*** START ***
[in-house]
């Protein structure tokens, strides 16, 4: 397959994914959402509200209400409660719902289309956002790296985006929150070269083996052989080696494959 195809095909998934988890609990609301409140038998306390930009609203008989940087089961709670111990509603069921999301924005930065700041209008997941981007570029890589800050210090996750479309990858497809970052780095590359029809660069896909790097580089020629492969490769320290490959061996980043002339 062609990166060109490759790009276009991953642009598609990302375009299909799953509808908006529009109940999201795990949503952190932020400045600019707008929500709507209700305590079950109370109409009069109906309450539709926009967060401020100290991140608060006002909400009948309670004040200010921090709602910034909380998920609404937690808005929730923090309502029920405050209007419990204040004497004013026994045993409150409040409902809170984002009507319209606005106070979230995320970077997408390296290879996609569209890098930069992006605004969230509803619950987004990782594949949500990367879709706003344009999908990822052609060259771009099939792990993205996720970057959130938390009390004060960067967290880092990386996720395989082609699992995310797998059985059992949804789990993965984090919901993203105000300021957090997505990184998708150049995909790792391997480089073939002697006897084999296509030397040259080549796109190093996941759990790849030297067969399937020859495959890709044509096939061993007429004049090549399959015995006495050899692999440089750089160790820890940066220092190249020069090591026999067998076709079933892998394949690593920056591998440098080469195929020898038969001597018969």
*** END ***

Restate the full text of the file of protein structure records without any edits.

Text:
[in-house]
């Protein structure tokens, strides 16, 4: 397959994914959402509200209400409660719902289309956002790296985006929150070269083996052989080696494959 195809095909998934988890609990609301409140038998306390930009609203008989940087089961709670111990509603069921999301924005930065700041209008997941981007570029890589800050210090996750479309990858497809970052780095590359029809660069896909790097580089020629492969490769320290490959061996980043002339 062609990166060109490759790009276009991953642009598609990302375009299909799953509808908006529009109940999201795990949503952190932020400045600019707008929500709507209700305590079950109370109409009069109906309450539709926009967060401020100290991140608060006002909400009948309670004040200010921090709602910034909380998920609404937690808005929730923090309502029920405050209007419990204040004497004013026994045993409150409040409902809170984002009507319209606005106070979230995320970077997408390296290879996609569209890098930069992006605004969230509803619950987004990782594949949500990367879709706003344009999908990822052609060259771009099939792990993205996720970057959130938390009390004060960067967290880092990386996720395989082609699992995310797998059985059992949804789990993965984090919901993203105000300021957090997505990184998708150049995909790792391997480089073939002697006897084999296509030397040259080549796109190093996941759990790849030297067969399937020859495959890709044509096939061993007429004049090549399959015995006495050899692999440089750089160790820890940066220092190249020069090591026999067998076709079933892998394949690593920056591998440098080469195929020898038969001597018969």